Journal of Gerontological Nursing

Guest Editorial Free

Considerations When Disseminating American-Developed, Evidence-Based Health Promotion Programs in China

Minhui Liu, BSN, BS, RN; Basia Belza , PhD, RN, FAAN; Xi Zhang , MSN, RN

The authors have disclosed no potential conflicts of interest, financial or otherwise. Mr. Liu is partially funded by the China Scholarship Council and the University of Washington Retirement Association Scholarship in Aging. The authors thank Siyuan Tang and Jonika Hash for providing feedback on an earlier draft.

Similar to other countries, the older adult population in China is experiencing a shift from having infectious diseases to chronic diseases. This shift is coupled with the need for older adults to better manage their health. Older adults in China have traditionally participated in activities, such as square dancing (Huang, Lin, & Sun, 2011) and walking. However, the evidence demonstrating health outcomes for these and other similar community-based activities that are appealing to older adults in China is scant, and the work of examining and testing their effects can be costly and time consuming. Given that evidence-based programs are still in the development phase in China, adopting American well-designed, evidence-based programs might be a viable option. A number of issues should be taken into consideration. An American-developed, evidence-based health promotion program—Enhance®Fitness—will be used to explore potential issues with disseminating such programs in China. EnhanceFitness is a low-cost, group exercise program taught in community settings by certified EnhanceFitness instructors. Offered 3 times per week, classes are 60 minutes long and include cardiovascular, strength, flexibility, and balance exercises (Belza, Snyder, Thompson, & LoGerfo, 2010). Exercises are tailored to meet various levels of physical ability.

Familiarity with Evidence-Based Practice

Chinese older adults have little knowledge about and exposure to evidence-based programs. Evidence-based medicine has less than a 20-year history in China (Li, Sun, & Wang, 2008). Currently, most evidence-based research focuses on pharmaceutical trials as opposed to health promotion programs (Wang, 2010). In addition, some health professionals in rural areas base their practice on experience rather than evidence (Wang, 2010). The benefits of evidence-based programs have not been wholeheartedly embraced or valued by many professionals or the public in China.

Limited Funding for Dissemination

Research funding opportunities for health promotion programs are limited. The largest funding agency in China, the National Natural Science Foundation of China, established the first funding for evidence-based medicine in 2005 (Li et al., 2008). However, the majority of funds have been awarded to study mechanisms of diseases. Although some non-profit organizations fund evidence-based programs, resources are limited. Furthermore, differences in health systems between the East and West complicate the dissemination efforts. For example, many of the EnhanceFitness classes are offered in community centers, senior centers, or churches in the United States (Belza et al., 2006). EnhanceFitness is covered by some insurance plans, and community-based agencies cover participation fees. However, in China, it would be a challenge to find community-based sites to offer and cover the costs of the EnhanceFitness program.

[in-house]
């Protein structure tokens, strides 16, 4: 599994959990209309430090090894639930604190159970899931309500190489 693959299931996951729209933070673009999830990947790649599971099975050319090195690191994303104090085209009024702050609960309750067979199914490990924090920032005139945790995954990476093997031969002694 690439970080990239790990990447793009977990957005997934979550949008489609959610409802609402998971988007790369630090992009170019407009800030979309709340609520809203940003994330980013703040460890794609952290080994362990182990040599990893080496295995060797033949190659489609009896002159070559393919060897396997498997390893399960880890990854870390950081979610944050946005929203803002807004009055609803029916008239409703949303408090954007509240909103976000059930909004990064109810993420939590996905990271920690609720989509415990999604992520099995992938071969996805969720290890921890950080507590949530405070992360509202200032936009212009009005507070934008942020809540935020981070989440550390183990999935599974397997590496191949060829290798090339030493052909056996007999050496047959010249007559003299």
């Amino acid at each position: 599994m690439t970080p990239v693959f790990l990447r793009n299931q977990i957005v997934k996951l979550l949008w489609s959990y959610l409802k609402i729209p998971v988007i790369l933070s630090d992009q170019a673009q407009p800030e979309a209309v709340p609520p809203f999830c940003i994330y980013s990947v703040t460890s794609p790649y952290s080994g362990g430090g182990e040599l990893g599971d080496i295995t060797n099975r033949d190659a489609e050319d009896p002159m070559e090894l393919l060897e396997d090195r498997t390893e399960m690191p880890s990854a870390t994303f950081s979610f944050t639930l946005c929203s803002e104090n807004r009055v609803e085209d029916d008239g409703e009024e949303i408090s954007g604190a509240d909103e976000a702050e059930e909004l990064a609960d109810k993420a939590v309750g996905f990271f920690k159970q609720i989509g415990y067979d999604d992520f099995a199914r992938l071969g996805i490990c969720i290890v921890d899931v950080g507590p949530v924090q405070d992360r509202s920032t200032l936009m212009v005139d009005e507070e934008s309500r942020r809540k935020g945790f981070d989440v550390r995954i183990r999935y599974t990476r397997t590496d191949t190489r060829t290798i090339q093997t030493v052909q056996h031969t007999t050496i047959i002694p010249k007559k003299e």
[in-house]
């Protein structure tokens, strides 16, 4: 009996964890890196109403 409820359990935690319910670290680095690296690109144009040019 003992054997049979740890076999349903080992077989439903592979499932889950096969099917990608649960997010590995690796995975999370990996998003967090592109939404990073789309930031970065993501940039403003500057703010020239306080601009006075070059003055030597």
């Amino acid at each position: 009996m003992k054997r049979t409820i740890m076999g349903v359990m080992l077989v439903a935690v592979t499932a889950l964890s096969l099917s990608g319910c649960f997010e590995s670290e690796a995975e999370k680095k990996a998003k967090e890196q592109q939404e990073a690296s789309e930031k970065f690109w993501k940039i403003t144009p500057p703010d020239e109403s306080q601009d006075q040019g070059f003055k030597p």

Partnerships

EnhanceFitness was developed in partnership with Senior Services, University of Washington Health Promotion Research Center, and Group Health Cooperative. This type of collaborative model among an academic partner, non-profit agency, and managed care organization is only beginning to be developed in China. For EnhanceFitness to be disseminated in China, it would be advantageous to seek and secure university support. A university partner could help identify cultural discrepancies to ensure a Western-based program could be adapted to Chinese culture. The training manual would need to be translated and culturally sensitive marketing materials would need to be developed; the name EnhanceFitness might need to be changed to better resonate with locals (Tomioka, Sugihara, & Braun, 2012); and music played during the class would likely need to be adapted. The academic partner could also provide oversight to the program to assure program fidelity.